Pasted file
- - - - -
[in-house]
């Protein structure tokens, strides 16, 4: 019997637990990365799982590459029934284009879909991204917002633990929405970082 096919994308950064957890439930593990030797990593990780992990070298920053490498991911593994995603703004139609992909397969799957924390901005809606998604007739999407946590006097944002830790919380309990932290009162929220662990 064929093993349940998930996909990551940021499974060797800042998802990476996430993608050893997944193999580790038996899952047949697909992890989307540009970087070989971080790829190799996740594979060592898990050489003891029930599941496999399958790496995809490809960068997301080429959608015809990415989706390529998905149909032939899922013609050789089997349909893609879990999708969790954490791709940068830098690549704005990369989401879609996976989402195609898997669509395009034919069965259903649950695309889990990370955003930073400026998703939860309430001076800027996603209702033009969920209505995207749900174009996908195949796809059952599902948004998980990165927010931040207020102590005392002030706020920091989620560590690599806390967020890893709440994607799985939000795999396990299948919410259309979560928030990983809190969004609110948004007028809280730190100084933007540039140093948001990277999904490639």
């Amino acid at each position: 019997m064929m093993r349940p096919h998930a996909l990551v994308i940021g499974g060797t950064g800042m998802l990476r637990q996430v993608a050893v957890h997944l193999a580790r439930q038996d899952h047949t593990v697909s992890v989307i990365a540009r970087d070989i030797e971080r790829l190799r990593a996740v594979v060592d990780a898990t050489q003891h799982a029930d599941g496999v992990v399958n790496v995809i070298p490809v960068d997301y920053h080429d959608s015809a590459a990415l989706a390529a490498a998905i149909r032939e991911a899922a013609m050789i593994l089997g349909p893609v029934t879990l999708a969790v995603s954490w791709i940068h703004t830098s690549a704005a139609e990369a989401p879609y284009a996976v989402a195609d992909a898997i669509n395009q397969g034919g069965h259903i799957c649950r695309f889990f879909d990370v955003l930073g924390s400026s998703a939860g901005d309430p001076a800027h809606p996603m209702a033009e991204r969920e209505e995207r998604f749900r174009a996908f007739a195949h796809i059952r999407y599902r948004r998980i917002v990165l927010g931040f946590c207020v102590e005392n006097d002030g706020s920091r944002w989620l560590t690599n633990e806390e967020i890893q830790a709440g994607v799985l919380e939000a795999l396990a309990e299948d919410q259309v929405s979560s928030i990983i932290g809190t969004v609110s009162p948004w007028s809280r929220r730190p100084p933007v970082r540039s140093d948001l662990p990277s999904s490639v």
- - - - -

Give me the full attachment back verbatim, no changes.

[in-house]
């Protein structure tokens, strides 16, 4: 019997637990990365799982590459029934284009879909991204917002633990929405970082 096919994308950064957890439930593990030797990593990780992990070298920053490498991911593994995603703004139609992909397969799957924390901005809606998604007739999407946590006097944002830790919380309990932290009162929220662990 064929093993349940998930996909990551940021499974060797800042998802990476996430993608050893997944193999580790038996899952047949697909992890989307540009970087070989971080790829190799996740594979060592898990050489003891029930599941496999399958790496995809490809960068997301080429959608015809990415989706390529998905149909032939899922013609050789089997349909893609879990999708969790954490791709940068830098690549704005990369989401879609996976989402195609898997669509395009034919069965259903649950695309889990990370955003930073400026998703939860309430001076800027996603209702033009969920209505995207749900174009996908195949796809059952599902948004998980990165927010931040207020102590005392002030706020920091989620560590690599806390967020890893709440994607799985939000795999396990299948919410259309979560928030990983809190969004609110948004007028809280730190100084933007540039140093948001990277999904490639």
């Amino acid at each position: 019997m064929m093993r349940p096919h998930a996909l990551v994308i940021g499974g060797t950064g800042m998802l990476r637990q996430v993608a050893v957890h997944l193999a580790r439930q038996d899952h047949t593990v697909s992890v989307i990365a540009r970087d070989i030797e971080r790829l190799r990593a996740v594979v060592d990780a898990t050489q003891h799982a029930d599941g496999v992990v399958n790496v995809i070298p490809v960068d997301y920053h080429d959608s015809a590459a990415l989706a390529a490498a998905i149909r032939e991911a899922a013609m050789i593994l089997g349909p893609v029934t879990l999708a969790v995603s954490w791709i940068h703004t830098s690549a704005a139609e990369a989401p879609y284009a996976v989402a195609d992909a898997i669509n395009q397969g034919g069965h259903i799957c649950r695309f889990f879909d990370v955003l930073g924390s400026s998703a939860g901005d309430p001076a800027h809606p996603m209702a033009e991204r969920e209505e995207r998604f749900r174009a996908f007739a195949h796809i059952r999407y599902r948004r998980i917002v990165l927010g931040f946590c207020v102590e005392n006097d002030g706020s920091r944002w989620l560590t690599n633990e806390e967020i890893q830790a709440g994607v799985l919380e939000a795999l396990a309990e299948d919410q259309v929405s979560s928030i990983i932290g809190t969004v609110s009162p948004w007028s809280r929220r730190p100084p933007v970082r540039s140093d948001l662990p990277s999904s490639v």